The little "bump" of satisfaction after the wedding doesn't surprise me.  The deed is done, there's celebration and approval (one hopes).  But anyone who holds to the wedding day being "the happiest dayof their life" doesn't show much thought for the marriage itself. You come down off the cloud to discovery little things about the other that aren't so romantic or even annoying.  The people have to adjust to making room for each other.

Sure marriage can be stressful... so can being single. It's part of being human.  Add children to the mix and there will be stress along with the joy.  They get sick, there are long nights awake, there's crayon on the walls and windows or fights or any number of things.

I was single until I was 33. I prayed sometime in my mid 20's that if I was meant to marry that was fine, please let it be someone was Christian if so, and then got on with work and hobbies and Life. I met the person I eventually married at 29.  We started out just as friends with common interests. Thing grew, there were bumps and difficulties, fun and pleasentries and eventually a wedding.  It's been almost 13 years and 3 children.  There's stress, but the promises we made are for keeps and before the marriage we talked over many things so that there were fewer unpleasant surprises.

Maybe some of us married people haven't posted on this much because we're tired. My theory is that children get their energy from us like draining a battery. Grin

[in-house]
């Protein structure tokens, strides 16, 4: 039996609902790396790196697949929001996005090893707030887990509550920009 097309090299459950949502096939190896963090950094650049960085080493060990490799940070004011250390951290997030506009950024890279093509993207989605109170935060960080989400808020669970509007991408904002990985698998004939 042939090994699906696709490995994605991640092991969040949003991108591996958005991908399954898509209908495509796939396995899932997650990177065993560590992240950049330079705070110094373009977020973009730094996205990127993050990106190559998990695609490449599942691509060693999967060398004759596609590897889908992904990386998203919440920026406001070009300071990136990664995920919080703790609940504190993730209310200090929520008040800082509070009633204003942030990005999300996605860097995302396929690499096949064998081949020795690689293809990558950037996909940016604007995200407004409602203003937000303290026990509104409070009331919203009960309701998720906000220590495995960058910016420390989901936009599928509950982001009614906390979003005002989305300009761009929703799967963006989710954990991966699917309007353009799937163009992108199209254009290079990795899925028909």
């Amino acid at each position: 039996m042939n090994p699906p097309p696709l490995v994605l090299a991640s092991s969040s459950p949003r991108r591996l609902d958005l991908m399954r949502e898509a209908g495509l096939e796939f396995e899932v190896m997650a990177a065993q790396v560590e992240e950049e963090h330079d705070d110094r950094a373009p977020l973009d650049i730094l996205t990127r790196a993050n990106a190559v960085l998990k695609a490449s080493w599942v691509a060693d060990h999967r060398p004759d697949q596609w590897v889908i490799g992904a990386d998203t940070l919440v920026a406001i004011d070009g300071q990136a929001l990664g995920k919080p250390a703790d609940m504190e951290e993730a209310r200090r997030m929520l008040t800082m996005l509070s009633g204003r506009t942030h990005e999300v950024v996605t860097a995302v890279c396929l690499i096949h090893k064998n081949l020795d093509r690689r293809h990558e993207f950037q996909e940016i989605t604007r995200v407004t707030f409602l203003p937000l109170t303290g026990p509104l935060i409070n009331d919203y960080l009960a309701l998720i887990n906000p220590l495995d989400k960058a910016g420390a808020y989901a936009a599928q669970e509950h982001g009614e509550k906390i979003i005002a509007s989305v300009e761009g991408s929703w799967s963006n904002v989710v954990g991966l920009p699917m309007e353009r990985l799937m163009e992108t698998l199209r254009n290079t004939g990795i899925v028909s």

Ebor
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sinjinsmythe
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« Reply #7 on: March 31, 2003, 12:44:13 AM »

I am reading Mere Christianity right now by Lewis. Do you know where that passage is by any chance?
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« Reply #8 on: March 31, 2003, 10:58:24 AM »

That passage is in Lewis's short work, The Four Loves.
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« Reply #9 on: March 31, 2003, 01:56:51 PM »

Thank you, Frobisher.  Smiley

I was about to post that I thought it was either in "The Four Loves" or possibly as part of "Screwtape" and you beat me to it.  I'm going to check my copies for where exactly.  "A Grief Observed" is also an excellent book about loving someone and losing them to death.  But more intense and not what Sinjin might want right now.

Ebor
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« Reply #10 on: March 31, 2003, 06:07:09 PM »

No prob, Ebor. You really can't go wrong with Lewis, though; he's very uplifting.

Matt

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« Reply #11 on: January 17, 2009, 10:39:28 AM »

Marriage Does Not Change Outlook on Life: Study
Mon Mar 17,11:42 AM ET  

By Susan Heavey

WASHINGTON (Reuters) - Most newlyweds experience a brief emotional bounce after their wedding, but they eventually return to the same outlook they had on life before they tied the knot, according to a study released on Sunday.

"We found that people were no more satisfied after marriage than they were prior to marriage," the researchers said.

The study was published in the March issue of the Journal of Personality and Social Psychology (news - web sites), a publication of the American Psychological Association.

Researchers tracked more than 24,000 people from 1984 to 1995, asking participants every year to rate their overall life satisfaction from zero (totally unhappy) to 10 (totally happy).

The average boost from marriage was small--one-tenth of one point on the scale, researchers said.